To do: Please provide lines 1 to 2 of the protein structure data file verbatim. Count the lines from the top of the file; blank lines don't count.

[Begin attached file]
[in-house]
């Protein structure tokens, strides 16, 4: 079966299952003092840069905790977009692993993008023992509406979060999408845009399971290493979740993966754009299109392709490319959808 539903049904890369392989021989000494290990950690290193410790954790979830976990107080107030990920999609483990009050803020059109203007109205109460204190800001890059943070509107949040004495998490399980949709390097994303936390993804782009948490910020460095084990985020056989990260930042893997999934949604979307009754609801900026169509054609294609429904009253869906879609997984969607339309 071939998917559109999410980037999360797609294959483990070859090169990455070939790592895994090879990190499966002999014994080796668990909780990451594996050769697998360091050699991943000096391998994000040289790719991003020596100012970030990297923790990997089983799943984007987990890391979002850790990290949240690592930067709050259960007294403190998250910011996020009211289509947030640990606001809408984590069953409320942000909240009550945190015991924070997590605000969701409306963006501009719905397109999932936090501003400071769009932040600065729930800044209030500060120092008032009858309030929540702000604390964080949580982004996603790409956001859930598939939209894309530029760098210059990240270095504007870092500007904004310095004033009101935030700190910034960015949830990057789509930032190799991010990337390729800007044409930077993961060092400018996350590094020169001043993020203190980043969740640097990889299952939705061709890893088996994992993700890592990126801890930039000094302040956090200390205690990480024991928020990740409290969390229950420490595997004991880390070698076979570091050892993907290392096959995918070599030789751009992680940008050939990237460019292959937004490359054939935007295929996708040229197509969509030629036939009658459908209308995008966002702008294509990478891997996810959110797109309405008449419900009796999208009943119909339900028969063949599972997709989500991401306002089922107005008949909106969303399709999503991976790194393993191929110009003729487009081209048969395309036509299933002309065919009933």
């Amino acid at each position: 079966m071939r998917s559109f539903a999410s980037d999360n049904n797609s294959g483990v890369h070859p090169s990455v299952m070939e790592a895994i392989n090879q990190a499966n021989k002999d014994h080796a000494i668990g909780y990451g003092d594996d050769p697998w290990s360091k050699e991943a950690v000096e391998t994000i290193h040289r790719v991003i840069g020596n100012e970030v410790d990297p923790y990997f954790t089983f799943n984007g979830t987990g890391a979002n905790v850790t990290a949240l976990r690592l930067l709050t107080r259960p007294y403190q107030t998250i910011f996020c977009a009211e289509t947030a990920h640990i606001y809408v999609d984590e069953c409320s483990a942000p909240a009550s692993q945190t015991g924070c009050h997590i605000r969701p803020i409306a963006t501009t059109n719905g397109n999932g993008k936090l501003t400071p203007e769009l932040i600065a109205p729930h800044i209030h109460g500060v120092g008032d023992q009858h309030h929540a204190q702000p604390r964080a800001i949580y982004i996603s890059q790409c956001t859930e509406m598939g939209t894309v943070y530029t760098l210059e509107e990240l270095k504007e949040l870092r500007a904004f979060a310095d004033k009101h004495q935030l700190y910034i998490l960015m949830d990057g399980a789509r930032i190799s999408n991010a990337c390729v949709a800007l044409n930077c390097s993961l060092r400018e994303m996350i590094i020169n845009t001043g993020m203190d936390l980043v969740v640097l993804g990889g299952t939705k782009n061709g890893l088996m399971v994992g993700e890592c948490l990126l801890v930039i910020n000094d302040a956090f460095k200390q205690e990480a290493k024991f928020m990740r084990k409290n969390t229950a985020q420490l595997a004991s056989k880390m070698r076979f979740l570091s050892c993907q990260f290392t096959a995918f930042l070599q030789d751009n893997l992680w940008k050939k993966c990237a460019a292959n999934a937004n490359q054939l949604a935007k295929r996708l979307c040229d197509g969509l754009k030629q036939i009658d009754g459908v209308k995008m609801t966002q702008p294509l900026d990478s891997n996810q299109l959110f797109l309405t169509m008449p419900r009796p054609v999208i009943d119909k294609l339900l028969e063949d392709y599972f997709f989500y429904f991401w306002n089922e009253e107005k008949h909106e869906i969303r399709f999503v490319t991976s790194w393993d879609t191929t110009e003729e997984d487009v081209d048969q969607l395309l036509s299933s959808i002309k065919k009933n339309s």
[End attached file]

[in-house]
């Protein structure tokens, strides 16, 4: 079966299952003092840069905790977009692993993008023992509406979060999408845009399971290493979740993966754009299109392709490319959808 539903049904890369392989021989000494290990950690290193410790954790979830976990107080107030990920999609483990009050803020059109203007109205109460204190800001890059943070509107949040004495998490399980949709390097994303936390993804782009948490910020460095084990985020056989990260930042893997999934949604979307009754609801900026169509054609294609429904009253869906879609997984969607339309 071939998917559109999410980037999360797609294959483990070859090169990455070939790592895994090879990190499966002999014994080796668990909780990451594996050769697998360091050699991943000096391998994000040289790719991003020596100012970030990297923790990997089983799943984007987990890391979002850790990290949240690592930067709050259960007294403190998250910011996020009211289509947030640990606001809408984590069953409320942000909240009550945190015991924070997590605000969701409306963006501009719905397109999932936090501003400071769009932040600065729930800044209030500060120092008032009858309030929540702000604390964080949580982004996603790409956001859930598939939209894309530029760098210059990240270095504007870092500007904004310095004033009101935030700190910034960015949830990057789509930032190799991010990337390729800007044409930077993961060092400018996350590094020169001043993020203190980043969740640097990889299952939705061709890893088996994992993700890592990126801890930039000094302040956090200390205690990480024991928020990740409290969390229950420490595997004991880390070698076979570091050892993907290392096959995918070599030789751009992680940008050939990237460019292959937004490359054939935007295929996708040229197509969509030629036939009658459908209308995008966002702008294509990478891997996810959110797109309405008449419900009796999208009943119909339900028969063949599972997709989500991401306002089922107005008949909106969303399709999503991976790194393993191929110009003729487009081209048969395309036509299933002309065919009933």